As I used to understand the primary aim of a student learning differential equations is that given a differential equation he should be able to solve it. However while recently reading a note on the history of differential equations I came across the following paragraph:
A new era began with the foundation of what is now called function theory by Cauchy, Riemann, and Weierstrass. The study and classification of functions according to their essential properties, as distinguished from the accidents of their analytical forms, soon led to a complete revolution in the theory of differential equations. It became evident that the real question raised by a differential equation is not whether a solution, assumed to exist, can be expressed by means of known functions, or integrals of known functions, but in the first place whether a given differential equation does really suffice for the definition of a function of the independent variable (or variables), and, if so, what are the characteristic properties of the function thus defined. Few things in the history of mathematics are more remarkable than the developments to which this change of view has given rise.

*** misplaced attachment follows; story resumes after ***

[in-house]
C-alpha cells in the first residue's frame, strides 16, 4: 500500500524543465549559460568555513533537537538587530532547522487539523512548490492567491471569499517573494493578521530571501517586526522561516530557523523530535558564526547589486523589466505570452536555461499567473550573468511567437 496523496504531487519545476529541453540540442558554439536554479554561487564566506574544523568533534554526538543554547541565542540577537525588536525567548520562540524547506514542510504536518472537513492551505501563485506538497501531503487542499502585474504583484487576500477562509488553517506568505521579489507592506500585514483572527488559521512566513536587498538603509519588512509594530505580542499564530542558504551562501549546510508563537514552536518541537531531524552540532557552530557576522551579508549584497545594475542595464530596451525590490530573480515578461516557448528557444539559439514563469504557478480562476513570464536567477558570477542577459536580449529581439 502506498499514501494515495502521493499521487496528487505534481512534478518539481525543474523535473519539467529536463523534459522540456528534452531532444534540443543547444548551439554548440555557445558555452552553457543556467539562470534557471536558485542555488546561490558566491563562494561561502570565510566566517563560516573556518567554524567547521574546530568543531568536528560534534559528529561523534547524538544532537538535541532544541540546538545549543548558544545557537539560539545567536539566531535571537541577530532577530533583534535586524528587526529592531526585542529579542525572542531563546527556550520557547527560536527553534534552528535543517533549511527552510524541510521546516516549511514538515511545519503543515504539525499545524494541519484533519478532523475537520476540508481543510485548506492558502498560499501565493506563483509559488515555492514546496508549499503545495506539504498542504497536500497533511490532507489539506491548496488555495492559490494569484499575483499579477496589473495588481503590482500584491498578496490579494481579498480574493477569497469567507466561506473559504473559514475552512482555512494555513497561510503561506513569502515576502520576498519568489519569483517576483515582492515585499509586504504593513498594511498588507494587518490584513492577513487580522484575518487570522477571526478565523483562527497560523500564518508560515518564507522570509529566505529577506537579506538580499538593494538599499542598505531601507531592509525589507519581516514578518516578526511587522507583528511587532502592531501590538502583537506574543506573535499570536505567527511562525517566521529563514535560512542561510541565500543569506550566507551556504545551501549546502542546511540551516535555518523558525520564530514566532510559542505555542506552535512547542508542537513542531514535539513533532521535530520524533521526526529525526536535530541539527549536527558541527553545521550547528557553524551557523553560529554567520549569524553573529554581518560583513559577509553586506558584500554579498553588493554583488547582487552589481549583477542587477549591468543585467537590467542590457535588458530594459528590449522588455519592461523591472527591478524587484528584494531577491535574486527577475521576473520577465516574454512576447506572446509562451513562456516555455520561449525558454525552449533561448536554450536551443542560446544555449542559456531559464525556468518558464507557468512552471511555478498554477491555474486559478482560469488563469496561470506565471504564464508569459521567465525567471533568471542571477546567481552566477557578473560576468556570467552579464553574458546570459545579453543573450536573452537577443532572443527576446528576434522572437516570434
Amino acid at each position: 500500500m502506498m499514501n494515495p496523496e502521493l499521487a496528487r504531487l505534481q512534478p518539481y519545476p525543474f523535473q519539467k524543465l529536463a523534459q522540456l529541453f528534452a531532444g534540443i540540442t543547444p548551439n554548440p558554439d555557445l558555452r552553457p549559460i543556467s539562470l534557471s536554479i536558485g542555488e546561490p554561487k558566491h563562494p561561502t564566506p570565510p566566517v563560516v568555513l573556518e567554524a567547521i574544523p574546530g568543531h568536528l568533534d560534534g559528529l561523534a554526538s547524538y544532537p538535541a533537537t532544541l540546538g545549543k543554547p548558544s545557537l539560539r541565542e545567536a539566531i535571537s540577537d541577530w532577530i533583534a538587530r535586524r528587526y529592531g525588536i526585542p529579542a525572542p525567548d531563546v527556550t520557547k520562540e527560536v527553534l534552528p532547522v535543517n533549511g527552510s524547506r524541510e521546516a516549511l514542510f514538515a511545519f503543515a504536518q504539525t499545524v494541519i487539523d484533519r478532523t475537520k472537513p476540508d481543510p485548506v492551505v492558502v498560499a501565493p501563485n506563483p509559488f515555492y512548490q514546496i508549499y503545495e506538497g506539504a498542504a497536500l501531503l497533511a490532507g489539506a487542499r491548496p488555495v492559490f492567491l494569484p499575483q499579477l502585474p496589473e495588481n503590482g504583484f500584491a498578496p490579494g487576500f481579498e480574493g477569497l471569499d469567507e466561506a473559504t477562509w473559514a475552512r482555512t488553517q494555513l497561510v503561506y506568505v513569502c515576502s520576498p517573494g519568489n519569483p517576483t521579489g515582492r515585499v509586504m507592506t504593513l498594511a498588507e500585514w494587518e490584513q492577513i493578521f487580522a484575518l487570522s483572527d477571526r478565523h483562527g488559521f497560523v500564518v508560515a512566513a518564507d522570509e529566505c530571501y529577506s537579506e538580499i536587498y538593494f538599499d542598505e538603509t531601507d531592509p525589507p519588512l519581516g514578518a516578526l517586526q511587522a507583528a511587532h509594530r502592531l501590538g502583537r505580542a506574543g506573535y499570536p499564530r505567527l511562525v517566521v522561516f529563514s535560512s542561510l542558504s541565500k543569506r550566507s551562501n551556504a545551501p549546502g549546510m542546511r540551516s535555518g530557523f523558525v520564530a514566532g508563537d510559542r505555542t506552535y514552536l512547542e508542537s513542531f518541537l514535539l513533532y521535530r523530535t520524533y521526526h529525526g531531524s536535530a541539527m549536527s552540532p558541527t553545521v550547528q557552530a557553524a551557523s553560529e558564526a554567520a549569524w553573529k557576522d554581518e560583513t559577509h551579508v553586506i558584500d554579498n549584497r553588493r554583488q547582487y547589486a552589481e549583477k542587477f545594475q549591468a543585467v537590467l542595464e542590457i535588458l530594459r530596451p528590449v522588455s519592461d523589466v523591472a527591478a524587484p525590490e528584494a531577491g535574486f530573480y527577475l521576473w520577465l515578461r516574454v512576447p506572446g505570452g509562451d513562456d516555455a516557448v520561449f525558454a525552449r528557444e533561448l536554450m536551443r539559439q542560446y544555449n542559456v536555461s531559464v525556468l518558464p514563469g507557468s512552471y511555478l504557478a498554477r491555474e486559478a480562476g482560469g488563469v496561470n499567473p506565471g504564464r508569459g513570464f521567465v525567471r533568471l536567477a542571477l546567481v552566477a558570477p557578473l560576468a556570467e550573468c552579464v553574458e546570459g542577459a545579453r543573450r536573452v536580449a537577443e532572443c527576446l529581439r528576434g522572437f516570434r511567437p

My questions are:
How did that become evident?
What remarkable changes has this point of view brought about?